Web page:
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How do communications satellites work? What do they do? Communications satellites are "space mirrors" that can help us bounce radio, TV, Internet data, and other kinds of information from one side of Earth to the other.


Satellite communication - Satellite communication - How satellites work: A satellite is basically a self-contained communications system with the ability to receive signals from Earth and to retransmit those signals back with the use of a transponder—an integrated receiver and transmitter of radio signals. A satellite has to withstand the shock of being accelerated during launch up to the ...


Satellites communicate by exchanging electromagnetic waves, either on the Earth's surface or in space, hovering above a pole or orbiting us everyday. Communication doesn’t necessarily have to occur in the Radio spectrum. Your TV remote communicates with its set top box with infrared waves, while phones communicate with microwaves.


Satellites communicate by using radio waves to send signals to the antennas on the Earth. Satellites communicate by using radio waves to send signals to the antennas on the Earth. ...


A communications satellite is an artificial satellite that relays and amplifies radio telecommunications signals via a transponder; it creates a communication channel between a source transmitter and a receiver at different locations on Earth. Communications satellites are used for television, telephone, radio, internet, and military applications.


How Satellites Work. by Gary Brown & William Harris. NEXT PAGE . Sputnik III on display at a Soviet exhibit in less exciting times. The satellite launched on May 15, 1958, and remained in orbit until April 6, 1960. The Russian spacecraft detected Earth's outer radiation belts among other handy feats.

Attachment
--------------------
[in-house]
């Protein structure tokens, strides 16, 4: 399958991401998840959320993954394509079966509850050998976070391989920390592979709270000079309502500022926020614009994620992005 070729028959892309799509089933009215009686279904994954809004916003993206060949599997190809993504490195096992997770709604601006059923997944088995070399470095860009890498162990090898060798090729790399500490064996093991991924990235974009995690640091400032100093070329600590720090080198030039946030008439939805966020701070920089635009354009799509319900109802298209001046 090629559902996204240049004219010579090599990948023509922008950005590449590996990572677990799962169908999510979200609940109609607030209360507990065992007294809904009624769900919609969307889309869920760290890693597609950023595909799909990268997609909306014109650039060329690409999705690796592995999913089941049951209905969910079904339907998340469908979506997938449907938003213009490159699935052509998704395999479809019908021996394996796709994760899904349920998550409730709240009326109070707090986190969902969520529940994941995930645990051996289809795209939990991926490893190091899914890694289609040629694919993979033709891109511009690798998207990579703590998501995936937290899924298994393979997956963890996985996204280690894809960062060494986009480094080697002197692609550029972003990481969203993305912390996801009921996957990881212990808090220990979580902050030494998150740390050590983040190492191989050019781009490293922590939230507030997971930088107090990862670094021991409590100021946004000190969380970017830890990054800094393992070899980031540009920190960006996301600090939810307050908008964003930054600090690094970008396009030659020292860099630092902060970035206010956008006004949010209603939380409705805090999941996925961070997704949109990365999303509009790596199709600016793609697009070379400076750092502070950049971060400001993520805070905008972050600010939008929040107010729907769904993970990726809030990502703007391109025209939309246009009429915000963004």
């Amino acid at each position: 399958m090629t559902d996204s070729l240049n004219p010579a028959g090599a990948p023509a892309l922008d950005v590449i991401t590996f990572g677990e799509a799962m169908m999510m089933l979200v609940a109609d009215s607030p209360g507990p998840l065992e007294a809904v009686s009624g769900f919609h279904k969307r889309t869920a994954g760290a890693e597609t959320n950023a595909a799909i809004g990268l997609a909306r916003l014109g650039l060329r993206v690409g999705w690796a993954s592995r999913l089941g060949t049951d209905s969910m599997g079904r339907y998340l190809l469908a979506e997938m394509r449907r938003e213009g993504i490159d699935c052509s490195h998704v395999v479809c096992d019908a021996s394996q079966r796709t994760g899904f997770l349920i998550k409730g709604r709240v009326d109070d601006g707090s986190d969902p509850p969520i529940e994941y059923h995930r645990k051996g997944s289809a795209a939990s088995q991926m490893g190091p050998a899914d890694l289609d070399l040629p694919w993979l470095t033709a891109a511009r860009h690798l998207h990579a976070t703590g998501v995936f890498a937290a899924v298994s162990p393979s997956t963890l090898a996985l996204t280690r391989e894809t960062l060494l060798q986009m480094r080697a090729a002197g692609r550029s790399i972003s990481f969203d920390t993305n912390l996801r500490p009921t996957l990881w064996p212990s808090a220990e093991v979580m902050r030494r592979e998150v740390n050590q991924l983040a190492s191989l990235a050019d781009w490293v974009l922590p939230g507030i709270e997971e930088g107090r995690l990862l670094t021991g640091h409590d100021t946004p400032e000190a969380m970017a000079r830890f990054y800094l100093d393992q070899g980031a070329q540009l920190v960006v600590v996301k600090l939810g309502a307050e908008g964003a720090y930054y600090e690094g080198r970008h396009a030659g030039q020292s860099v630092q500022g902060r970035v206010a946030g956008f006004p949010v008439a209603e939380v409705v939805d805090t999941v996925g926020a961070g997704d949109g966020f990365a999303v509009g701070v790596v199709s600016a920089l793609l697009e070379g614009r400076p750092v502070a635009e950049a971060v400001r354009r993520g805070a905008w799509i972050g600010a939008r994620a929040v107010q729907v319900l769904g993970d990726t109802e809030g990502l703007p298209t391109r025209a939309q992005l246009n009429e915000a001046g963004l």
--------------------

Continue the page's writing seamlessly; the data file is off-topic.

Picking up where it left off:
How Do Satellites Work? Satellite Communication Basics The basic elements of a satellite communications system are shown in Figure 1 below. The process begins at an earth station--an installation designed to transmit and receive signals from a satellite in orbit around the earth. Earth stations send information in the form of high powered, high ...


The international space station (ISS) is traveling in orbit around our earth at about 217 Miles (350 km) above earth’s surface. That’s equal to about 1,148,294 feet (yes, over 1 MILLION feet) or 350,000 meters above you. Those are some crazy heights! The ISS and other satellite communication devices must be able to cover a ton of earth’s surface from there, right?


Satellite communication has two main components: the ground segment, which consists of fixed or mobile transmission, reception, and ancillary equipment, and the space segment, which primarily is the satellite itself. A typical satellite link involves the transmission or uplinking of a signal from an Earth station to a satellite.